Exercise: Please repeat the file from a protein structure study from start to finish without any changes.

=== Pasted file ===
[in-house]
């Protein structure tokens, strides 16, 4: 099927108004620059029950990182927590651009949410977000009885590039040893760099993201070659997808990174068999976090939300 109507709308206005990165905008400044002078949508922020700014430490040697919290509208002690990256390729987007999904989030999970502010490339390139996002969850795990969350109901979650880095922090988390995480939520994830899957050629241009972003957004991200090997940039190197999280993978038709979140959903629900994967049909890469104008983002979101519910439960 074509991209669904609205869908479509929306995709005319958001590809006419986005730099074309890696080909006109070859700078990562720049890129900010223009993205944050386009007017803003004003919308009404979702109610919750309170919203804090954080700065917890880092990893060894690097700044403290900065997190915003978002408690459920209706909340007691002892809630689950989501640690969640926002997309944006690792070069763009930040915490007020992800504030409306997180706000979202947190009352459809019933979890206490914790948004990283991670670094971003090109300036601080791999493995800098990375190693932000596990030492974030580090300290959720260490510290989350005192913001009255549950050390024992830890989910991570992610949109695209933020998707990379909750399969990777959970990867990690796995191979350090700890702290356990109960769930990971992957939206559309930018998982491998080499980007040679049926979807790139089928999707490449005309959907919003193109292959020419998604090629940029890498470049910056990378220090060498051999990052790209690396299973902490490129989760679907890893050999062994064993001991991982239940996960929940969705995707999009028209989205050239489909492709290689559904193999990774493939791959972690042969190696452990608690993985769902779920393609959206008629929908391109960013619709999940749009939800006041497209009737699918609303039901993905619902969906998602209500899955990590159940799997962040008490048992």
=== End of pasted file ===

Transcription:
[in-house]
């Protein structure tokens, strides 16, 4: 099927108004620059029950990182927590651009949410977000009885590039040893760099993201070659997808990174068999976090939300 109507709308206005990165905008400044002078949508922020700014430490040697919290509208002690990256390729987007999904989030999970502010490339390139996002969850795990969350109901979650880095922090988390995480939520994830899957050629241009972003957004991200090997940039190197999280993978038709979140959903629900994967049909890469104008983002979101519910439960 074509991209669904609205869908479509929306995709005319958001590809006419986005730099074309890696080909006109070859700078990562720049890129900010223009993205944050386009007017803003004003919308009404979702109610919750309170919203804090954080700065917890880092990893060894690097700044403290900065997190915003978002408690459920209706909340007691002892809630689950989501640690969640926002997309944006690792070069763009930040915490007020992800504030409306997180706000979202947190009352459809019933979890206490914790948004990283991670670094971003090109300036601080791999493995800098990375190693932000596990030492974030580090300290959720260490510290989350005192913001009255549950050390024992830890989910991570992610949109695209933020998707990379909750399969990777959970990867990690796995191979350090700890702290356990109960769930990971992957939206559309930018998982491998080499980007040679049926979807790139089928999707490449005309959907919003193109292959020419998604090629940029890498470049910056990378220090060498051999990052790209690396299973902490490129989760679907890893050999062994064993001991991982239940996960929940969705995707999009028209989205050239489909492709290689559904193999990774493939791959972690042969190696452990608690993985769902779920393609959206008629929908391109960013619709999940749009939800006041497209009737699918609303039901993905619902969906998602209500899955990590159940799997962040008490048992």